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I use one xenon puck light for lighting and daytime heat, and a 50 watt moonlight lamp for an added day and night heat source, as well as to provide enough illumination to view their nocturnal activities. I keep the xenon light on a digital timer. I feed them a combination of flightless fruit flies (Drosophila hydei) and 1/8″ crickets that are dusted with calcium and D3. As per Jon’s advice, I also provide a small bowl of egg shells, which I grind into a powder using a mortar and pestle. About a month after picking up my pair from Jon, I noticed that my female was gravid! Jon informed me that they only lay one large egg, and that it is best to incubate the egg in situ to prevent damaging the egg during retrieval. Speaking from personal experience, for a gecko that barely exceeds 2″, the egg is proportionally large.

The Bigger Picture

What I have learned from this whole experience is that captive breeding and sustaining our captive populations is vital! With ever expanding habitat destruction, regional turmoil, and limited wild populations, many species once taken for granted may no longer be ethically collected and/or face extinction. I see the hobby doing amazing things with species such as Correlophus ciliatus a.k.a Crested Geckos, which were once thought to be extinct until rediscovery in 1994. Yet many other species, once readily available, are falling into neglect in private collections. Many of the species from Madagascar are now mass-imported but face extinction in the very near future. For me this decades-long journey to reacquire a long-lost species has definitely brought a deeper appreciation of Microgecko persicus euphorbiacola, and all things gecko!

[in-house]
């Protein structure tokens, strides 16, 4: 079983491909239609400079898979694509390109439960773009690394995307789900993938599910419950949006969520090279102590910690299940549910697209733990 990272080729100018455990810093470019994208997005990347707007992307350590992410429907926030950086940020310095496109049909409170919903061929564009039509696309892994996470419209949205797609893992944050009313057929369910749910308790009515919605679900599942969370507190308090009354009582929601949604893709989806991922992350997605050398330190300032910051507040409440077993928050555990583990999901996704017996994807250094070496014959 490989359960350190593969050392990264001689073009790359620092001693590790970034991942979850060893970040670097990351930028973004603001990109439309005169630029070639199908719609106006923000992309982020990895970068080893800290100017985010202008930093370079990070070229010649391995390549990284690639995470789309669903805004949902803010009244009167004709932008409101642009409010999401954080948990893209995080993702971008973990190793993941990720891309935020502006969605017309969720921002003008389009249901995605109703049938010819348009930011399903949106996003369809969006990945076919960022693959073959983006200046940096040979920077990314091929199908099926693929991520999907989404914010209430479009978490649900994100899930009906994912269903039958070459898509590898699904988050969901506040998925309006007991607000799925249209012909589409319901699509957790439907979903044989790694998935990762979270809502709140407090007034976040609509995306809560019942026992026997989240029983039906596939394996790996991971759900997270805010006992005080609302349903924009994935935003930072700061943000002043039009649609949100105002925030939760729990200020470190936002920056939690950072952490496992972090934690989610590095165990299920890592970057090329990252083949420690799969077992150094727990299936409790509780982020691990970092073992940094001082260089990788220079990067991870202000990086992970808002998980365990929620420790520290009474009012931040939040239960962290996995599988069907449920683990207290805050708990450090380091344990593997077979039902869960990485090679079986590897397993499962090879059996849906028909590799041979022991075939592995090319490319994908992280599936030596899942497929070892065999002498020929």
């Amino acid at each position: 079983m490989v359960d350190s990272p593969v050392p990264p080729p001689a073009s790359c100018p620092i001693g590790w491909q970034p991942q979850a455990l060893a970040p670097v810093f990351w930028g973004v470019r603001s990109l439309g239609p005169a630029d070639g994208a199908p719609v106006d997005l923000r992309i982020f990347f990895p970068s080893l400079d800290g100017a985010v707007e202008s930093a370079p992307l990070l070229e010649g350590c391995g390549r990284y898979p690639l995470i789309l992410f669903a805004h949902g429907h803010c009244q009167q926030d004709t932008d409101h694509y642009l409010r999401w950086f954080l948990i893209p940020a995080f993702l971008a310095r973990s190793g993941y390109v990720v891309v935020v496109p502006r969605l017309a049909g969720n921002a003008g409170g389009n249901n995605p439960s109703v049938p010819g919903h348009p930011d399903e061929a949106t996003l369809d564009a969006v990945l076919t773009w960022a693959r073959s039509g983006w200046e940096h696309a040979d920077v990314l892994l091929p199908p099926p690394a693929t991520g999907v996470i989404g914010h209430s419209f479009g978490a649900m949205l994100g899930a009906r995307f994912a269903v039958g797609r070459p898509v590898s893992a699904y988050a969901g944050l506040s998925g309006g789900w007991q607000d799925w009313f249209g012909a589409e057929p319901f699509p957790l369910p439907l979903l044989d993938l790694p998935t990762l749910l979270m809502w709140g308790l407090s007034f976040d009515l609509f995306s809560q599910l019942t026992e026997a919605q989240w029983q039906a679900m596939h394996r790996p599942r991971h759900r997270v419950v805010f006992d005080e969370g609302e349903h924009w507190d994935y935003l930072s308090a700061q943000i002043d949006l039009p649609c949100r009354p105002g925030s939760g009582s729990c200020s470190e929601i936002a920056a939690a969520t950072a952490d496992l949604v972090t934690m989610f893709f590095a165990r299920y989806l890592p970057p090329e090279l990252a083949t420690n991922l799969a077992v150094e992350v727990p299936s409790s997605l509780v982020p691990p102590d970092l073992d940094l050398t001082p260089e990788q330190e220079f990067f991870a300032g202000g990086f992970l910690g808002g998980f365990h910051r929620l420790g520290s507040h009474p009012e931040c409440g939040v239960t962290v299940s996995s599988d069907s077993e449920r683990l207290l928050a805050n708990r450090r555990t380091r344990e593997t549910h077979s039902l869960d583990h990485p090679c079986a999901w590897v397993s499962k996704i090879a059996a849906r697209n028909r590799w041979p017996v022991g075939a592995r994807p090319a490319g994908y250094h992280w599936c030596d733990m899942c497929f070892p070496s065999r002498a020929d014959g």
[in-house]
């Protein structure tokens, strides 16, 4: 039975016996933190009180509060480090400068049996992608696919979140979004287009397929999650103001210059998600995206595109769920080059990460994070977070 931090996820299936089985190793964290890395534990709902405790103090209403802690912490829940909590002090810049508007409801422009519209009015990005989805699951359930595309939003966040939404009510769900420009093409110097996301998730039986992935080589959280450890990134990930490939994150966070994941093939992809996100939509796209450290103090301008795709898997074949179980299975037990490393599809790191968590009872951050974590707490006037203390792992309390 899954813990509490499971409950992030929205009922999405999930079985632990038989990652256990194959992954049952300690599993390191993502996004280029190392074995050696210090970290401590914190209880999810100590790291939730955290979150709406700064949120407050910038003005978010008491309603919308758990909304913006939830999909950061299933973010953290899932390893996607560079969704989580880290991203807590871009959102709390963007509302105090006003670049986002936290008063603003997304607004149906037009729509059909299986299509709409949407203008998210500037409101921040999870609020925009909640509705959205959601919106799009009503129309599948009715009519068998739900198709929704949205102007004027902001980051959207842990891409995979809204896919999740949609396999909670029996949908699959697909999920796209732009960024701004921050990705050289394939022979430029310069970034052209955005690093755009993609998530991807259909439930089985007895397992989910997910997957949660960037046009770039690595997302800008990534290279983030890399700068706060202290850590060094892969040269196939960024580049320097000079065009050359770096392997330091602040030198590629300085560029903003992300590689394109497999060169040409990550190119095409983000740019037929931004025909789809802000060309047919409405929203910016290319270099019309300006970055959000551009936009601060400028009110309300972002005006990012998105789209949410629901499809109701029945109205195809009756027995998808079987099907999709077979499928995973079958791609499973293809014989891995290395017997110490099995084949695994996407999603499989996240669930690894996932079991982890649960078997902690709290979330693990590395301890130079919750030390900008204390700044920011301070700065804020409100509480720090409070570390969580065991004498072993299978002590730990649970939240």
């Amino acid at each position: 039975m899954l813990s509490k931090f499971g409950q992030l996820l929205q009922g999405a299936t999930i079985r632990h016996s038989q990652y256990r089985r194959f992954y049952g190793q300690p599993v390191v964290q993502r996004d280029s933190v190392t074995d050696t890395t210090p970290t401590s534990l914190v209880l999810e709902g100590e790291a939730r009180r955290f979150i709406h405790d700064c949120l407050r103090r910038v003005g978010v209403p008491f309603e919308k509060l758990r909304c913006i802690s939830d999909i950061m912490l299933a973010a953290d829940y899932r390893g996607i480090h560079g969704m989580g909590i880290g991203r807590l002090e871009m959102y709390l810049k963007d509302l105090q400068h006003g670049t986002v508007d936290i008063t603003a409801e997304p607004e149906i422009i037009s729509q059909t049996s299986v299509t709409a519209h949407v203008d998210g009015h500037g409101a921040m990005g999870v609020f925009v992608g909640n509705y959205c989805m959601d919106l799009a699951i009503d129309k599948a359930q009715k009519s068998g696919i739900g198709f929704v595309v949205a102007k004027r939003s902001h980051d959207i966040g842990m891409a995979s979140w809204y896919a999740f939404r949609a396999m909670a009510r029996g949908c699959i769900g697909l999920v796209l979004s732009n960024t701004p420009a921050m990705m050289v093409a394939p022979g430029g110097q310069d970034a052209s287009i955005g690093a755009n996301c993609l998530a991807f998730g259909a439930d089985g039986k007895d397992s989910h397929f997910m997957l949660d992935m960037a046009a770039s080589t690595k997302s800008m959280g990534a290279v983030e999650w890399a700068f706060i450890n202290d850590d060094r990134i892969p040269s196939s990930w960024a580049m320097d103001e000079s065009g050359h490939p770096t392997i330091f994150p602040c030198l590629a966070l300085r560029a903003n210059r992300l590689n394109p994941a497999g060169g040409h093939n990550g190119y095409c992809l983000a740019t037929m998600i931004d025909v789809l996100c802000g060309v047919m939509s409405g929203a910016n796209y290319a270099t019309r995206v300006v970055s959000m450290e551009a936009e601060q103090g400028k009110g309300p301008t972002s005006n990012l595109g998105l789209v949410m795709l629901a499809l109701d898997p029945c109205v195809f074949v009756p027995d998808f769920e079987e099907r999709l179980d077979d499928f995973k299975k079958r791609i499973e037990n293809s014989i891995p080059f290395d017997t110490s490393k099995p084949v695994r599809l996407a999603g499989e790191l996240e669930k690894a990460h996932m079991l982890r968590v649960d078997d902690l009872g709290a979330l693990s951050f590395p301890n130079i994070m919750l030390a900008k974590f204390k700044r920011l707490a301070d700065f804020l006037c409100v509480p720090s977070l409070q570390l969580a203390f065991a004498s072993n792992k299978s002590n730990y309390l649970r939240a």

Philip PattonVisit Website

Philip Patton’s fascination with reptiles, like most reptile enthusiasts, began at a very young age. He started with catching Box Turtles, Corn Snakes and Anoles in Fort Benning, Georgia, at the age of 12, and progressed to keeping and breeding colubrids, arboreal boids/pythons, and geckos. In recent years he’s primarily focused on tri-colored kingsnakes, milksnakes and geckos. He enjoys working with uncommon species in his collection, with a goal of producing them in captivity to prevent over collection of wild populations, and to maintain these species in captivity so they will be available if they are no longer in the wild. His other hobbies are kayaking, fishing, and of course, fishing from a kayak!